Genocide

Téa Rokolj

Nearly two decades have passed since factions in Bosnia and Herzegovina put down their arms, and yet the embers of conflict between ethnic groups still burn. "What I do know, what is clear, is that in Bosnia and Herzegovina extremely bad people are in power," observes the writer Alma Lazarevska. In this penetrating, bilingual interview by Téa Rokolj, Lazarevska expounds on literature, inspiration, and life in post-war Sarajevo. [Bosanski/Hrvatski/Srpski jezik]

Corrie Hulse

It was barely over a month ago that newly appointed U.S. Ambassador to the United Nations Samantha Power gave her first public address as Ambassador. She chose to do so at the Invisible Children Fourth Estate Leadership Summit, speaking to young activists.

Power gave an impassioned address to the young crowd, calling on their new breed of activism.

“...we need your positive moral vision more than ever.

Shaun Randol

Bravery comes in many forms. As Salman Rushdie said to me in an interview, and confirmed at the opening night of PEN World Voices Festival of Internatioanl Literature, the artist standing up to repression is just one kind of bravery. Another is the courage to create a new work of art and overcome technical or emotional challenges.

Corrie Hulse

"America's reputation suffers, and our ability to bring about change is constrained when we are perceived as idle in the face of mass atrocities and genocide." - Presidential Study Directive 10, April 4, 2011

Corrie Hulse

Corrie Hulse

In the midst of the referendum on independence in Sudan in early 2011, there was great concern that the situation would deteriorate into a full-blown civil war. Tensions were high, with outbreaks of violence in many of the border towns, such as Abyei. Calls were made stateside for the appointing of a high-level US diplomat for Darfur, as well as making genocide prevention a priority among the international community. After the vote on January 9, 2011, we saw the creation of the new state of South Sudan.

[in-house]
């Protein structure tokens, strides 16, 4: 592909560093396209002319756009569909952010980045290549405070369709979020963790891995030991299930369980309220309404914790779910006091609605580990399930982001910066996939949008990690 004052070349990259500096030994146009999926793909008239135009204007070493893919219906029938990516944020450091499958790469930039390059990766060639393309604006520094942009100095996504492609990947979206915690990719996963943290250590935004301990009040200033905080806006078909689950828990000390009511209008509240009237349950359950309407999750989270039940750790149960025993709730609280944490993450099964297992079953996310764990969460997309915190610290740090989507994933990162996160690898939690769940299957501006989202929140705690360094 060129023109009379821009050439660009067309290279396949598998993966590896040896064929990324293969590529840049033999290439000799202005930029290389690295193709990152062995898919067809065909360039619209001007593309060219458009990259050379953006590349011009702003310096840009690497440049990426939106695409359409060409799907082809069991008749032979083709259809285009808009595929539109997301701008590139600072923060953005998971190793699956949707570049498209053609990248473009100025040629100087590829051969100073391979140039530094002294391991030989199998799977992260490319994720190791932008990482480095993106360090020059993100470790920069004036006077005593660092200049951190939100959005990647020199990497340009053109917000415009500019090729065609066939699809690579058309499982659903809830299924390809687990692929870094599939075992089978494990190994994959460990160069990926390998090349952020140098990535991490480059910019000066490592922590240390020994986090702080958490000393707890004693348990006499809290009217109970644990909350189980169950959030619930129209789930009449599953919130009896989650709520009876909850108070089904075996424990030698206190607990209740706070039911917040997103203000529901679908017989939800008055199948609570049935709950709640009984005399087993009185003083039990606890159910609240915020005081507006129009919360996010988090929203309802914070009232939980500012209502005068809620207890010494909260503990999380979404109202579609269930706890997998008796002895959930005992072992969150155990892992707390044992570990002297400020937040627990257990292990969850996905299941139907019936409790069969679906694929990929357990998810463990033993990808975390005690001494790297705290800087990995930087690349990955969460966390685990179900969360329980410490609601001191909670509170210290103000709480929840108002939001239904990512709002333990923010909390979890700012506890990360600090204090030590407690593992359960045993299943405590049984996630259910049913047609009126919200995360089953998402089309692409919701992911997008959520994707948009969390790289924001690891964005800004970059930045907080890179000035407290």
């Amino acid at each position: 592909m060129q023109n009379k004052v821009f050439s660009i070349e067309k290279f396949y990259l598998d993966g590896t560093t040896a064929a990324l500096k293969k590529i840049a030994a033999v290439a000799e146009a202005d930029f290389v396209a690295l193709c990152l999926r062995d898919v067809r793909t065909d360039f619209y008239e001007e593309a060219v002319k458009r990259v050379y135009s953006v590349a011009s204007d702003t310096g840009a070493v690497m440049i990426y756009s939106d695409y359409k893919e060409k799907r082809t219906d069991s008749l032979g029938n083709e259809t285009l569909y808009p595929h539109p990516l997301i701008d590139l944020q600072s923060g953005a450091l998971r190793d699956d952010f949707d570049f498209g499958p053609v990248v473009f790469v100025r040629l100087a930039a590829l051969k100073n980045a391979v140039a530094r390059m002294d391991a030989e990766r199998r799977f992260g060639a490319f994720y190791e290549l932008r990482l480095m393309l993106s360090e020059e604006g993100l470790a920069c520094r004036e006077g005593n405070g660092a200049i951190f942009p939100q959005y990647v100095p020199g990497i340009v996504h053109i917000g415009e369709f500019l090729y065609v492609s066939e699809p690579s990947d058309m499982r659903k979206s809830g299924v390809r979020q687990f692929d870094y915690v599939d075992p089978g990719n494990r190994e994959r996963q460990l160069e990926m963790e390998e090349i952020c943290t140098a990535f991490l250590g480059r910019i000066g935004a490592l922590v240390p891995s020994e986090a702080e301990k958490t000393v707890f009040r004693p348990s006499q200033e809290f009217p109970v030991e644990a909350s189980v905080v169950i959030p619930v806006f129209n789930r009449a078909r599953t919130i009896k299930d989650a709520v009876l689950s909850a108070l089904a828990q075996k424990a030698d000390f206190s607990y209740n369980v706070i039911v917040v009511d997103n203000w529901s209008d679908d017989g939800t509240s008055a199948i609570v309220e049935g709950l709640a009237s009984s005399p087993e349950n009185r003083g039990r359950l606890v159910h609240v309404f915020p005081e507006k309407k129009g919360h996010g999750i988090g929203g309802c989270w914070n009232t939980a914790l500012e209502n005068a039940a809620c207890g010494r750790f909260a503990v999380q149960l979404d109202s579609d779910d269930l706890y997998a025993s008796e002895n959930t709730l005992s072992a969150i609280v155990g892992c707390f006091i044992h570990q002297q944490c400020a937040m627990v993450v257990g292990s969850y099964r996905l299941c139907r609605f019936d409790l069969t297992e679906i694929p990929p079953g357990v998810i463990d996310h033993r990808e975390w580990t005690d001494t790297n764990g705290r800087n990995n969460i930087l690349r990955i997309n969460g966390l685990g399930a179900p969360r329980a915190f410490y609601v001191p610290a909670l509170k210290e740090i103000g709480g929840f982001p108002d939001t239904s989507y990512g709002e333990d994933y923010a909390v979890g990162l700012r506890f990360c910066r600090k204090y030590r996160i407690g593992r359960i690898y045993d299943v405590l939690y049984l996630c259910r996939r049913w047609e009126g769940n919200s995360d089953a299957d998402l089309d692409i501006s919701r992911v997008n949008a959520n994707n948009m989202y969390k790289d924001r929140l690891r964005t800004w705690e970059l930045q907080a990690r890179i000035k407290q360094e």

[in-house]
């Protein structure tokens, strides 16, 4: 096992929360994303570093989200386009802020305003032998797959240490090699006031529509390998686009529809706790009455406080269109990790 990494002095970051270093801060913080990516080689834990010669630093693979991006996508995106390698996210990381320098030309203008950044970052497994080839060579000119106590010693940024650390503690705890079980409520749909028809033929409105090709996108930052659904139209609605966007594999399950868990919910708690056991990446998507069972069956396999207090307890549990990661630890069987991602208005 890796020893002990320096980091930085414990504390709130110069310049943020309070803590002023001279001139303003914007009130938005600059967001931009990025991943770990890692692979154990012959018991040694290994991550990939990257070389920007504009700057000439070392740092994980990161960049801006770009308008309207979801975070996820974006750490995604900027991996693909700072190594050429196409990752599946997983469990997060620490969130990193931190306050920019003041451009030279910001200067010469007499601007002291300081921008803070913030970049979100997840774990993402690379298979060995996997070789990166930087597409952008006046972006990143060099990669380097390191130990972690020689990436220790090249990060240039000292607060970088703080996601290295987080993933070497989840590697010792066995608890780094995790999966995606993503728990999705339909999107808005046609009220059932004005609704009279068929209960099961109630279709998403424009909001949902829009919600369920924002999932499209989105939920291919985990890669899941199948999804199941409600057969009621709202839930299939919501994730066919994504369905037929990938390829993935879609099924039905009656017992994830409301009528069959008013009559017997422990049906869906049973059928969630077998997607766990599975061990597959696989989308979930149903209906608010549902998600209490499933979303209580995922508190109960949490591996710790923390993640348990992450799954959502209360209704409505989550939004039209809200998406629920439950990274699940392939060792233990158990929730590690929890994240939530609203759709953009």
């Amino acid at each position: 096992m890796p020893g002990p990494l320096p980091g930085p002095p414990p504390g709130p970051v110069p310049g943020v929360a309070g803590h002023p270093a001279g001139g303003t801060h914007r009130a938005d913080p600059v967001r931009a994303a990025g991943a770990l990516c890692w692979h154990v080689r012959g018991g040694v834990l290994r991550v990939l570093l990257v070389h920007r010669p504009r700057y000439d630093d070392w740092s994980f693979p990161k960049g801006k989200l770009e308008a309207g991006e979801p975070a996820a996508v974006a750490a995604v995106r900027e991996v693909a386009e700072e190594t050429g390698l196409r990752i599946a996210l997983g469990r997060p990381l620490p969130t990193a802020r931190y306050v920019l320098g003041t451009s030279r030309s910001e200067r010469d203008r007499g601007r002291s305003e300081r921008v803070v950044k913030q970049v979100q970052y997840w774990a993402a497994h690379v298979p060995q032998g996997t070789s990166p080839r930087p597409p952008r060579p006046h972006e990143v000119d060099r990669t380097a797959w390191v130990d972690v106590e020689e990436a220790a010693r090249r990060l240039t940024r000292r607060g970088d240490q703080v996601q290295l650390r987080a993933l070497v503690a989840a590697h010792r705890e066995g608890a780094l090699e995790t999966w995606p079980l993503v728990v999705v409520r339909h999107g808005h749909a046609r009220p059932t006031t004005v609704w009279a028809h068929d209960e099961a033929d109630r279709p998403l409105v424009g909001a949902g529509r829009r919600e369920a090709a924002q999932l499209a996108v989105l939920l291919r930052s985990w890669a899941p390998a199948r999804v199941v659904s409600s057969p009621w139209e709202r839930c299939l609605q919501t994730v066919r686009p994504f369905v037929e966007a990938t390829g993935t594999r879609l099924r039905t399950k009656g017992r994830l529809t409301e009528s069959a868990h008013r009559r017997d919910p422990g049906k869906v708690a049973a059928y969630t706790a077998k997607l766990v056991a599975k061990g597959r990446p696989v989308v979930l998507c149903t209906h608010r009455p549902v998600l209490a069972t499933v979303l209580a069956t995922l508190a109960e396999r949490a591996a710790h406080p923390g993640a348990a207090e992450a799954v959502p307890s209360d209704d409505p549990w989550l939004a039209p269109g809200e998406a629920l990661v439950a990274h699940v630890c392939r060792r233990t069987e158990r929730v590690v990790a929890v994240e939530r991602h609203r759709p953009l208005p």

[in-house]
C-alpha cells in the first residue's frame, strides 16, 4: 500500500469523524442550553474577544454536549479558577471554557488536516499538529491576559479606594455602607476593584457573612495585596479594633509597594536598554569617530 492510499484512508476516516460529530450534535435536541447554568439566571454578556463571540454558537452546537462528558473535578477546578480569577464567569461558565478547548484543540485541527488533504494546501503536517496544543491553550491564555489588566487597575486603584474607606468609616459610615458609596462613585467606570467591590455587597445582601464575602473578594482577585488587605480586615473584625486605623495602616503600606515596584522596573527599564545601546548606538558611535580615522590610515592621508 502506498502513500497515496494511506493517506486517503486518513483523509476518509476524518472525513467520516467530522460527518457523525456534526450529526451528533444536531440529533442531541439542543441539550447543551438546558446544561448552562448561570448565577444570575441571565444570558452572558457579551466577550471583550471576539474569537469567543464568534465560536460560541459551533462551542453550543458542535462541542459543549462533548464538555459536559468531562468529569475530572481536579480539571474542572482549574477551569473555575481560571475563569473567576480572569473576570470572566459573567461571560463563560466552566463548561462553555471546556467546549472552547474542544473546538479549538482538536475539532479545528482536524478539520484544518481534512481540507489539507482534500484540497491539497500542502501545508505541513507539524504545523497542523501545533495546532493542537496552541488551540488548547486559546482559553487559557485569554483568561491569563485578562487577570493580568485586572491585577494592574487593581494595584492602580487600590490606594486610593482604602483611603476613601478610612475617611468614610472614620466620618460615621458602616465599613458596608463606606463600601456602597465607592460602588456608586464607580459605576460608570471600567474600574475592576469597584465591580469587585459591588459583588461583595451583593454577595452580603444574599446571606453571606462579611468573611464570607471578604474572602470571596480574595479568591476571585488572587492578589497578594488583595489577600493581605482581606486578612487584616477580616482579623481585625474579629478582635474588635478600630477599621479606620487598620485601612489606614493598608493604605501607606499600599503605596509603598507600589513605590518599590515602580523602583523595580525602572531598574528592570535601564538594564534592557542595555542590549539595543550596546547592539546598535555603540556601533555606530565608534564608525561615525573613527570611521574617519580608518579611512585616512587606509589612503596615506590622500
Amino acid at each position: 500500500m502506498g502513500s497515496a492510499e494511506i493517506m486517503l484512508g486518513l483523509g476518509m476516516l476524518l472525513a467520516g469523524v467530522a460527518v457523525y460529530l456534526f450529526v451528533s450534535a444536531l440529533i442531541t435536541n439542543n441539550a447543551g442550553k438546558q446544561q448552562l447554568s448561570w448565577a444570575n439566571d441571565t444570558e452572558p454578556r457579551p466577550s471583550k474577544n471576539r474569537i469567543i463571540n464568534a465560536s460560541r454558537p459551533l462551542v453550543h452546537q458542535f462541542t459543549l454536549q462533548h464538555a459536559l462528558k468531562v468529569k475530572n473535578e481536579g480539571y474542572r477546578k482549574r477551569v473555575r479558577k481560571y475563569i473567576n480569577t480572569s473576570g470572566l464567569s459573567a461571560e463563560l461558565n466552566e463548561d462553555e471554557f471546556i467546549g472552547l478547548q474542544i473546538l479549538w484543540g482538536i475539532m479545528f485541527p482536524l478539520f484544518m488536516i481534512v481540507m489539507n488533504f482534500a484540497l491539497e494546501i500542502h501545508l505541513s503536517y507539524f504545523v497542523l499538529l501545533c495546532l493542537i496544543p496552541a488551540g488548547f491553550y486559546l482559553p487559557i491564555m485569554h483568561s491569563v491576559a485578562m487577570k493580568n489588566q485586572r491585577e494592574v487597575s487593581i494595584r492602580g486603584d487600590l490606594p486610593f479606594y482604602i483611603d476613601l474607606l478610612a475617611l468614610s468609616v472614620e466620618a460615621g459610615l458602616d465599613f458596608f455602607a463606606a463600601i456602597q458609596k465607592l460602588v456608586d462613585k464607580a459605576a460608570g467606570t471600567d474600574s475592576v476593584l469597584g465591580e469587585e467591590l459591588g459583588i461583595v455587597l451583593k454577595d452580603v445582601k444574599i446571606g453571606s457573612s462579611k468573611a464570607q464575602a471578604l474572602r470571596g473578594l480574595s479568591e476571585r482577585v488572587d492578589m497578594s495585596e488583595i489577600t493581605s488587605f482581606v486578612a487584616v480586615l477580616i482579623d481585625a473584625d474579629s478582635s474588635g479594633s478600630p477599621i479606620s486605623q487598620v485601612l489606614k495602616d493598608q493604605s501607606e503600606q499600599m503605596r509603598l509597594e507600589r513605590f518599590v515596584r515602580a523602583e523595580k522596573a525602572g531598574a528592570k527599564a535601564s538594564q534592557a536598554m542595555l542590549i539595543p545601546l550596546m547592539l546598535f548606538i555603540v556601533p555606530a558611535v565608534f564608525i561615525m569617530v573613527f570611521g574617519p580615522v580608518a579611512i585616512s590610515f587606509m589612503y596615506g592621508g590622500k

J. K. Fowler

Since its inception, the Documentation Center of Cambodia (DC-Cam) has been at the forefront of documenting the myriad crimes and atrocities of the Khmer Rouge era. DC-Cam was founded after the U.S. Congress passed the Cambodian Genocide Justice Act in April 1994, which was signed into law by President Clinton.

Corrie Hulse

The United Nations doctrine on the Responsibility to Protect (R2P) is state-centric, there's no doubt about that, but does that mean states are the only viable actors when it comes to protecting civilians from mass atrocities? In this essay, Corrie Hulse argues that when states fail to act on R2P, it is the responsibility of civilians and N.G.O.s to step up and push governments into action.

J. K. Fowler

Victoria Sanford is an associate professor of anthropology at Lehman College, she is also a member of the doctoral faculty at City University of New York. She was elected to the American Anthropological Association’s Committee for Human Rights which she also chairs, serves as a Research Associate at Columbia University’s Center for International Conflict Resolution and is an Affiliated Scholar at the Center for the Study of Genocide and Human Rights atRutgers University.

J. K. Fowler

Professor Alex Hinton is Executive Director of the Center for the Study of Genocideand Human Rights and Professor of Anthropology and Global Affairs and at Rutgers University, Newark.

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